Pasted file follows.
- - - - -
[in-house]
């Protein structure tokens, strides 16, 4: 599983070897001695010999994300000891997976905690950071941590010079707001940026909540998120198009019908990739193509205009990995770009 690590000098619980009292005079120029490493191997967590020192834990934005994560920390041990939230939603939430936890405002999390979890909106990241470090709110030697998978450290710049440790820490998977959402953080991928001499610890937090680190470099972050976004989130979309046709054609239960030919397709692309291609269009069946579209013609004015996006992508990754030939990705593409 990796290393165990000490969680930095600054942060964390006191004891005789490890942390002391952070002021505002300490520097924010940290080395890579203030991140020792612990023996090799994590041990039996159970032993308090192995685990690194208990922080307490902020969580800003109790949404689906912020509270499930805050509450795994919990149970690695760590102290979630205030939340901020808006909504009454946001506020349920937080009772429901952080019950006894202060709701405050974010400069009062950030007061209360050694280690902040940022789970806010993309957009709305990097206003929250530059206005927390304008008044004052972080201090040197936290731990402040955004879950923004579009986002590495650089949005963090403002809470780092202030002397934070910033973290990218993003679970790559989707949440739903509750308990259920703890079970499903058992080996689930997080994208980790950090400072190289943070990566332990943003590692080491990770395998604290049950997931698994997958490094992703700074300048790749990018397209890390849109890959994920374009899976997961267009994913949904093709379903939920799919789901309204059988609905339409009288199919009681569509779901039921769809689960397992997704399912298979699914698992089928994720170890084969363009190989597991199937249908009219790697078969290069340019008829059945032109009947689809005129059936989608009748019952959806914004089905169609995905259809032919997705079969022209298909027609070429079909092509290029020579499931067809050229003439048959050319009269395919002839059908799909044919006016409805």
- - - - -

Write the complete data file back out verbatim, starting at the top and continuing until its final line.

[in-house]
């Protein structure tokens, strides 16, 4: 599983070897001695010999994300000891997976905690950071941590010079707001940026909540998120198009019908990739193509205009990995770009 690590000098619980009292005079120029490493191997967590020192834990934005994560920390041990939230939603939430936890405002999390979890909106990241470090709110030697998978450290710049440790820490998977959402953080991928001499610890937090680190470099972050976004989130979309046709054609239960030919397709692309291609269009069946579209013609004015996006992508990754030939990705593409 990796290393165990000490969680930095600054942060964390006191004891005789490890942390002391952070002021505002300490520097924010940290080395890579203030991140020792612990023996090799994590041990039996159970032993308090192995685990690194208990922080307490902020969580800003109790949404689906912020509270499930805050509450795994919990149970690695760590102290979630205030939340901020808006909504009454946001506020349920937080009772429901952080019950006894202060709701405050974010400069009062950030007061209360050694280690902040940022789970806010993309957009709305990097206003929250530059206005927390304008008044004052972080201090040197936290731990402040955004879950923004579009986002590495650089949005963090403002809470780092202030002397934070910033973290990218993003679970790559989707949440739903509750308990259920703890079970499903058992080996689930997080994208980790950090400072190289943070990566332990943003590692080491990770395998604290049950997931698994997958490094992703700074300048790749990018397209890390849109890959994920374009899976997961267009994913949904093709379903939920799919789901309204059988609905339409009288199919009681569509779901039921769809689960397992997704399912298979699914698992089928994720170890084969363009190989597991199937249908009219790697078969290069340019008829059945032109009947689809005129059936989608009748019952959806914004089905169609995905259809032919997705079969022209298909027609070429079909092509290029020579499931067809050229003439048959050319009269395919002839059908799909044919006016409805």